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Bacteremia During Ventilated-Associated Pneumonia is Associated with Increased Risk of Death
Abstract & Commentary
By Richard J. Wall, MD, MPH, Pulmonary, Critical Care, & Sleep Disorders Medicine Southlake Clinic, Valley Medical Center, Renton, WA
Dr. Wall reports no financial relationship to this field of study.
Synopsis: This study showed that developing bacteremia during an episode of ventilator-associated pneumonia (VAP) is associated with increased ICU mortality, and that bacteremia is most likely to occur when VAP is due to methicillin-resistant Staphylococcus aureus (MRSA).
Source: Agbaht K, et al. Crit Care Med. 2007;35(9):2064-2070.
This single-center, retrospective study examined ICU mortality and various risk factors among critically ill patients who developed bacteremia during their VAP episode. The investigators were interested in whether the presence of a positive blood culture at the time of VAP diagnosis was associated with excess mortality. Additional objectives were to compare the organisms seen in bacteremic and non-bacteremic VAP and identify the variables associated with bacteremia.
The study included 199 patients from a medical-surgical ICU who had microbiologically confirmed VAP during a 44-month observation period. Although only 35/199 (17.6%) developed bacteremia during their pneumonia episode, these individuals had a higher ICU mortality rate. In a multivariate model adjusting for severity of illness, bacteriology, and other relevant confounders, the only two variables associated with higher ICU mortality were vasopressor use (hazard ratio 2.43, 95% CI 1.23-4.82) and bacteremia (hazard ratio 2.55, 95% CI 1.25-5.23). In a secondary matched case-control analysis, the odds ratio of death for bacteremic cases compared with non-bacteremic controls was 2.86 (95% CI 1.09-7.51).
The most commonly isolated microorganisms in blood cultures were S. aureus (both MRSA and MSSA) and Pseudomonas aeruginosa. Although Haemophilus influenzae was the second most common organism in respiratory samples, it was never isolated from a single blood culture. In multiple logistic regression, the presence of MRSA as the culprit organism and recent prior hospitalization were both independent risk factors for development of bacteremia. Curiously, in a sub-analysis of individuals with VAP due to MRSA, there was no mortality difference between bacteremic and non-bacteremic patients. The authors propose this finding indicates that while MRSA may be a risk factor for bacteremia, ICU mortality is ultimately due to bacteremia not the MRSA itself.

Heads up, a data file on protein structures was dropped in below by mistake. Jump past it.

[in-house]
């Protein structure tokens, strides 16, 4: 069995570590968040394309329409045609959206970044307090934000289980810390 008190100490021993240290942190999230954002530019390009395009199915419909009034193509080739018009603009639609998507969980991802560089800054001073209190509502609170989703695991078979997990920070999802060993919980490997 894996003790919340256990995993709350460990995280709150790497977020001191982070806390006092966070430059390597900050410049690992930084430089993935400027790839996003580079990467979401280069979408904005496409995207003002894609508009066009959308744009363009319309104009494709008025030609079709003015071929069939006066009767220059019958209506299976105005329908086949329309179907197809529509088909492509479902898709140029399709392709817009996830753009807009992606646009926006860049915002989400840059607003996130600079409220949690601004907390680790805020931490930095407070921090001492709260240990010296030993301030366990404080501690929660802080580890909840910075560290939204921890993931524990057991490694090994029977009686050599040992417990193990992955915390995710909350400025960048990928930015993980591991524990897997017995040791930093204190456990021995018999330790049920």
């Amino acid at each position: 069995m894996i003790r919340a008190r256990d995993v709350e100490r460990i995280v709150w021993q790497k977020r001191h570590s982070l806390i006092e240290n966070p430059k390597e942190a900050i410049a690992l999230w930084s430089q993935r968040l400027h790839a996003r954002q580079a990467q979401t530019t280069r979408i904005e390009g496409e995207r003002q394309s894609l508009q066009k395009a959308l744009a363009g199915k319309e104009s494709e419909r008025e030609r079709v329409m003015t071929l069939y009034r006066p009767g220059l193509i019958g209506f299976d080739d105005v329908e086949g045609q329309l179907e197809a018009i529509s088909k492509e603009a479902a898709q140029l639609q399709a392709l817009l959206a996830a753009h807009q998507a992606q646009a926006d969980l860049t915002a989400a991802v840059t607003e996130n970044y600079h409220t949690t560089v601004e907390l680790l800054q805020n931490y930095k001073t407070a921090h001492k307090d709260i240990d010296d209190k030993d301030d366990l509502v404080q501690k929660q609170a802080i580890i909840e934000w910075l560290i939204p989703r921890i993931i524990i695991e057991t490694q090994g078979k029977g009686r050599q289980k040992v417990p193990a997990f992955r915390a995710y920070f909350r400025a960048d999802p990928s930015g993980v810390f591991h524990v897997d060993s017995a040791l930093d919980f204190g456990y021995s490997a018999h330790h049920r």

VAP is one of the most commonly acquired infections in the ICU, accounting for >50% of all antibiotic prescriptions in medical ICUs. Understanding the risk factors associated with VAP is important for improving patient care. Reducing VAP is also financially important for hospitals because starting in 2009, the Centers for Medicare & Medicaid Services (CMS) will limit reimbursements for conditions that were not present at admission (eg, infections).1 Regardless of whether clinicians believe VAP is totally preventable, CMS will likely stop paying for VAP treatment in upcoming years.
Overall, this study shows that bacteremia is an independent risk factor for ICU mortality. The study supports the common sense notion that bacteremic VAP is more dangerous for patients than non-bacteremic VAP. However, it is important to remember that the majority of VAP patients never have bacteremia (in this study only 1/5 VAP patients had a positive blood culture). For this reason, clinicians cannot rely on negative blood cultures to exclude VAP. Quantitative cultures of the lower respiratory tract remain the gold standard for diagnosing VAP. Another key finding of this study is that S. aureus causes bacteremia more often than other organisms. The authors provide several theories to explain this interesting finding, but the reasons are still unclear.
This study has several strengths. First, diagnosis and management of VAP were protocolized in this ICU, thereby minimizing biases from variations in clinical care. Second, all cases were microbiologically confirmed using quantitative culture techniques. Unfortunately, the authors did not describe whether they used standardized protocols for ventilator weaning, blood product transfusion, glucose control, and sedation—all of these have been shown to affect VAP rates. Another limitation is that this was a single center study. In addition, "late" VAP episodes (≥10 days after intubation) were more frequent in the bacteremic group and this imbalance may have contributed to the observed mortality differences.
Of note, the Centers for Disease Control and Prevention revised their VAP definitions in May 2007.2 The most important change is that patients no longer need to be on the ventilator for 48 hours to diagnose VAP. The current study used the older definition (with the 48-hour criterion), but it seems unlikely that the change should affect the study's findings. Nonetheless, readers should be aware of this change, because it may affect interpretation of future VAP studies.